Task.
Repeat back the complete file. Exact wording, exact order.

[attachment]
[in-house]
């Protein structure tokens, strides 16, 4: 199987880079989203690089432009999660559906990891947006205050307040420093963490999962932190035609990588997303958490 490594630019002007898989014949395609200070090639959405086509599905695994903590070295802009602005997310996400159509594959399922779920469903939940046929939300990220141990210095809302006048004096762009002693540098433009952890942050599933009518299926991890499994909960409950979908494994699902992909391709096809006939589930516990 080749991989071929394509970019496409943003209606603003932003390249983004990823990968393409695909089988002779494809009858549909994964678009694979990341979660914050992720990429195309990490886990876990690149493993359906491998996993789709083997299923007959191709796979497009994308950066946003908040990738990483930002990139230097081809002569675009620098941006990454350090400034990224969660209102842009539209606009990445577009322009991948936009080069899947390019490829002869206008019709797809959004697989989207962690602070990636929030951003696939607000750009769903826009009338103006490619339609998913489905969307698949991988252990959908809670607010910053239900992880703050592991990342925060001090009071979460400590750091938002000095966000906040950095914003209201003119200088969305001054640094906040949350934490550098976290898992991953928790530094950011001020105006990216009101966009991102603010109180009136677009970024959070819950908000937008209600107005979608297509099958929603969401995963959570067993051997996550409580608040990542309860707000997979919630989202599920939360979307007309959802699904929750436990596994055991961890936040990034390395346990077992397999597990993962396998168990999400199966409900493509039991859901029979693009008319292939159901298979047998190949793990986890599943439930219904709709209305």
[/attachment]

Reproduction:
[in-house]
């Protein structure tokens, strides 16, 4: 199987880079989203690089432009999660559906990891947006205050307040420093963490999962932190035609990588997303958490 490594630019002007898989014949395609200070090639959405086509599905695994903590070295802009602005997310996400159509594959399922779920469903939940046929939300990220141990210095809302006048004096762009002693540098433009952890942050599933009518299926991890499994909960409950979908494994699902992909391709096809006939589930516990 080749991989071929394509970019496409943003209606603003932003390249983004990823990968393409695909089988002779494809009858549909994964678009694979990341979660914050992720990429195309990490886990876990690149493993359906491998996993789709083997299923007959191709796979497009994308950066946003908040990738990483930002990139230097081809002569675009620098941006990454350090400034990224969660209102842009539209606009990445577009322009991948936009080069899947390019490829002869206008019709797809959004697989989207962690602070990636929030951003696939607000750009769903826009009338103006490619339609998913489905969307698949991988252990959908809670607010910053239900992880703050592991990342925060001090009071979460400590750091938002000095966000906040950095914003209201003119200088969305001054640094906040949350934490550098976290898992991953928790530094950011001020105006990216009101966009991102603010109180009136677009970024959070819950908000937008209600107005979608297509099958929603969401995963959570067993051997996550409580608040990542309860707000997979919630989202599920939360979307007309959802699904929750436990596994055991961890936040990034390395346990077992397999597990993962396998168990999400199966409900493509039991859901029979693009008319292939159901298979047998190949793990986890599943439930219904709709209305």